Jessica Leigh Hester is a former senior associate editor at CityLab, covering environment and culture. Her work also appears in the New Yorker, The Atlantic, New York Times, Modern Farmer, Village Voice, Slate, BBC, NPR, and other outlets.
The chain is working towards donating all of its unsold food.
Starbucks is slated to be one of the first megalithic chains in the U.S. to donate 100 percent of its unsold food. The company announced a comprehensive charity collaboration in a recent press release, upping its game in the fight against food waste.
The chain has been donating surplus baked goods since 2010, but this expansion will also include all refrigerated perishables, such as fruit cups and sandwiches.
It’s not going to be one sweeping change: The company projects that it will take a few years to scale up to the goal of donating 100 percent of the still-edible leftovers. In the first year, it’s aiming to redirect 5 million meals, growing the volume to 50 million by 2021, the Huffington Post reported.
Refrigerated vans will eventually make the rounds to all of the chain’s 7,600 outposts each day, collecting leftovers to distribute to food banks, Fortune reported. The initiative, called FoodShare, is a collaboration between the coffee chain and the anti-hunger organizations Food Donation Connection and Feeding America.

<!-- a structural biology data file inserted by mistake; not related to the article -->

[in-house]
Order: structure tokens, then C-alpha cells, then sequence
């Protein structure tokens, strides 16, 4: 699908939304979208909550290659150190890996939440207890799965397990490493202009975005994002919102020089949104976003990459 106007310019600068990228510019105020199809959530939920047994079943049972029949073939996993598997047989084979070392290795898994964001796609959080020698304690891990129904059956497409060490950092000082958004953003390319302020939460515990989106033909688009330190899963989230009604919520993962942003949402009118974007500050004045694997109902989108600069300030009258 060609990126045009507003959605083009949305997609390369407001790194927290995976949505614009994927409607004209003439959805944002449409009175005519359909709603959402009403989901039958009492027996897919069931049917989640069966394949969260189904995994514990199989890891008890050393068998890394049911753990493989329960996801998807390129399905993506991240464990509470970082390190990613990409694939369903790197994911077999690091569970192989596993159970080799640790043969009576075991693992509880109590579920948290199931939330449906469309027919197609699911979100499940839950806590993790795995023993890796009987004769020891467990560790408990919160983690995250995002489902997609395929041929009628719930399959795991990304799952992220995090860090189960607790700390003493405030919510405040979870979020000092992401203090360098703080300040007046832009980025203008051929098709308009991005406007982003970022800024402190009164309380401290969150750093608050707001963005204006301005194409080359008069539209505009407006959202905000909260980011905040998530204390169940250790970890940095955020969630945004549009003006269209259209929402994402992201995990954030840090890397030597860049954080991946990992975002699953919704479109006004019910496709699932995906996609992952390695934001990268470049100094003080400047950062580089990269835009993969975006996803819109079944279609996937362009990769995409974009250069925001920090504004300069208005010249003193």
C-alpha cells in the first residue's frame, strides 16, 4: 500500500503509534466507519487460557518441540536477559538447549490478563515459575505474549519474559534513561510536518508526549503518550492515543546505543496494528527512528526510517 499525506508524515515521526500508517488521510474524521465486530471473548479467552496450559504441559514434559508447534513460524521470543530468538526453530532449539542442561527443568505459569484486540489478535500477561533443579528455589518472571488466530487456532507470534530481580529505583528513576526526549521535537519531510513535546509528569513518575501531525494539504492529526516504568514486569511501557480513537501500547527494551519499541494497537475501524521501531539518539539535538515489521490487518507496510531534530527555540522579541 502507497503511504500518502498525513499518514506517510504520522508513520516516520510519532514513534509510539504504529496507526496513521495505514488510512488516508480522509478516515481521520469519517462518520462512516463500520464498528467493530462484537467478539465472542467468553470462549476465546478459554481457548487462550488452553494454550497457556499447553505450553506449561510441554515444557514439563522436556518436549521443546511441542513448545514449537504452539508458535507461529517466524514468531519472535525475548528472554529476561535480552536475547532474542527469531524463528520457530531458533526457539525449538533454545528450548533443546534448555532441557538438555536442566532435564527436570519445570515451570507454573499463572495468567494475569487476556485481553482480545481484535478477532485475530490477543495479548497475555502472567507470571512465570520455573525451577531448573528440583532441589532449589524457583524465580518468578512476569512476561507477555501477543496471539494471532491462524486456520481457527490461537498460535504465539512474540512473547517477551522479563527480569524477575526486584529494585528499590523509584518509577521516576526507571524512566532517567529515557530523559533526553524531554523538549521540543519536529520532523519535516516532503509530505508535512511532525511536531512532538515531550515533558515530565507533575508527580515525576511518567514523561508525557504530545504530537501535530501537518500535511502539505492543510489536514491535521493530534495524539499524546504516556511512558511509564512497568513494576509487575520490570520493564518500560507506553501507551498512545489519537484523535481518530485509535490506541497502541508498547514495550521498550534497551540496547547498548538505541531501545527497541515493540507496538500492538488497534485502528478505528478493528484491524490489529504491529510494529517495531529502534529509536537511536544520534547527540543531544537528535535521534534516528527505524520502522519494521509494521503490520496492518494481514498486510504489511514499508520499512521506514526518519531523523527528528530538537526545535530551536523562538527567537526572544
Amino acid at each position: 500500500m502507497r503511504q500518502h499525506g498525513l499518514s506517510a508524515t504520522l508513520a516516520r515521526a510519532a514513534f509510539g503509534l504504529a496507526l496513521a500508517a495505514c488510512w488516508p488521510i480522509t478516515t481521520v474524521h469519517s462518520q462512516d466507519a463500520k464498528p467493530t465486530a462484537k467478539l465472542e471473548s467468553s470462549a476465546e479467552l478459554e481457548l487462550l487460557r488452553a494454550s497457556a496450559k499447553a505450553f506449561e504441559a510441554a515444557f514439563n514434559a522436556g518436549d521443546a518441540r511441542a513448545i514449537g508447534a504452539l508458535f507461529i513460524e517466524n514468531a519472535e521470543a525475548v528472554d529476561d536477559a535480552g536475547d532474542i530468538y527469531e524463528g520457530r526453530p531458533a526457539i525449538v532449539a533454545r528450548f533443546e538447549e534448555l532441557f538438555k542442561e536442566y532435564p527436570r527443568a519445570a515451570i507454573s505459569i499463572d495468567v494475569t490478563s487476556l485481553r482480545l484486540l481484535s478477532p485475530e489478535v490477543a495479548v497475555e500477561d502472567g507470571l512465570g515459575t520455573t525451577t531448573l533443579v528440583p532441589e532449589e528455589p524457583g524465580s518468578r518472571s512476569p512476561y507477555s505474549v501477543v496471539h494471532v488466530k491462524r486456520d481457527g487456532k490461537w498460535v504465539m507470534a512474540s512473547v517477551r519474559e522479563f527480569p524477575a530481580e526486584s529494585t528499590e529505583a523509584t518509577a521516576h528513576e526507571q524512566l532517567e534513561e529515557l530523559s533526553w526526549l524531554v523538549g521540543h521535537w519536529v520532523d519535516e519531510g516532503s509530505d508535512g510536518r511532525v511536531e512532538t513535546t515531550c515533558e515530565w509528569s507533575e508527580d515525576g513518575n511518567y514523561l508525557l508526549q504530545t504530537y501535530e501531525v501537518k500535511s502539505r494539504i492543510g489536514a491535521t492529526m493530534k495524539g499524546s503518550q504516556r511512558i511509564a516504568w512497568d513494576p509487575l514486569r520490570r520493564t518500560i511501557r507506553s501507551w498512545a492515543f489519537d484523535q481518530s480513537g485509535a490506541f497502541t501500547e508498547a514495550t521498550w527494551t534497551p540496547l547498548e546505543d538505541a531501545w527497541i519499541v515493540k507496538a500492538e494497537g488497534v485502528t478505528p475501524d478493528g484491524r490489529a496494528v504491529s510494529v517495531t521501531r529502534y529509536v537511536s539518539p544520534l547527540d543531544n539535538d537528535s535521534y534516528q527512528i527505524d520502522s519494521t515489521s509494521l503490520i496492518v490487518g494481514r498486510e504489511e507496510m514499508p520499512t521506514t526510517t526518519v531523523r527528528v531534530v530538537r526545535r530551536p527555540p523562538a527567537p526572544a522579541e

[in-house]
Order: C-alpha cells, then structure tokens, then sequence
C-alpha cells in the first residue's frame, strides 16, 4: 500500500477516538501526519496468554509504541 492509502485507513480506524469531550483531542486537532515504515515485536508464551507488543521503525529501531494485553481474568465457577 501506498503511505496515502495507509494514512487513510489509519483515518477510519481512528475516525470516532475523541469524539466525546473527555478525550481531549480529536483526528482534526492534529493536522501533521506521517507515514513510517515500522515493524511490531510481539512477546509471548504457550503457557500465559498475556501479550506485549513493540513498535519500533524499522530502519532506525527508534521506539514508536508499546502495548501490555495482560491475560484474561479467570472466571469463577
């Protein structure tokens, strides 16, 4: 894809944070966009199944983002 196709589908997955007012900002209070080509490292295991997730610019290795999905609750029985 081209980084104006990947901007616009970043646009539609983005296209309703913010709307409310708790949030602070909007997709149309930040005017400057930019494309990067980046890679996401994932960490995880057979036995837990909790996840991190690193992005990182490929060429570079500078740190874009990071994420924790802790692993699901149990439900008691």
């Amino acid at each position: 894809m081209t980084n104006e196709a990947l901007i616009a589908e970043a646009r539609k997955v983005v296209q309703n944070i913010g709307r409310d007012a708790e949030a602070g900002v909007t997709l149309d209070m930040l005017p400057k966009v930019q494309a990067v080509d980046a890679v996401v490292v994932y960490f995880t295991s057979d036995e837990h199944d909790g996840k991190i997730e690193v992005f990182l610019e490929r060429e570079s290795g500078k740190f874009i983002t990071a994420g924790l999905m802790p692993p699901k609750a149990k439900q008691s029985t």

The move nods to the twin goals of reducing food waste and mitigating the hunger problem. Despite the fact that the U.S. loses 63 million tons of food each year, 14 percent of American households are food insecure, meaning that they sometimes lack reliable access to nutritious meals.
It could also be savvy from a business perspective. The money lost to wasted food—to the tune of some $165 billion—“whets the appetite of a lot of creative entrepreneurs out there," Elise Golan, the director for sustainable development in the Office of the Chief Economist at the US Department of Agriculture, told The Guardian. For some, the problem was the launch pad for endeavors responding specifically to the crisis of wasted food. One grocery store in the Boston area, for example, sells only food teetering on the end of its edible life. There’s also a growing market for food storage products that claims to eke a few more days out of perishable produce.
Businesses would also benefit from wasting less food to begin with. A recent report from ReFED found that if businesses were more precise in gauging their ideal inventories, they’d stand to save upwards of $1 billion. Food that sits on the shelf eats away at the bottom line.
Other countries are way ahead of the U.S. when it comes to doing an about-face on food waste. As of earlier this year, French supermarkets are required by law to donate their unsold food instead of tossing it. (Some of the little shops are exempt, though: the rule only applies to stores larger than 400 square meters.) Those who skirt the rule risk a fine of 3,750 euros. This week, Italy passed a similar bill that would use tax reductions as incentives for grocery stores to donate leftover food. The U.K.-based Tesco supermarket chain also announced this month that it’s expanding its pilot program to redistribute unsold food to charities.
Stateside, there are a handful of state-wide regulations that aim to cap large-scale food waste, but relatively fewer policies on the national level. When it comes to large-scale interventions against food waste, the U.S. is late to the party, but we haven’t missed the whole thing. Maybe corporations are just the first to arrive.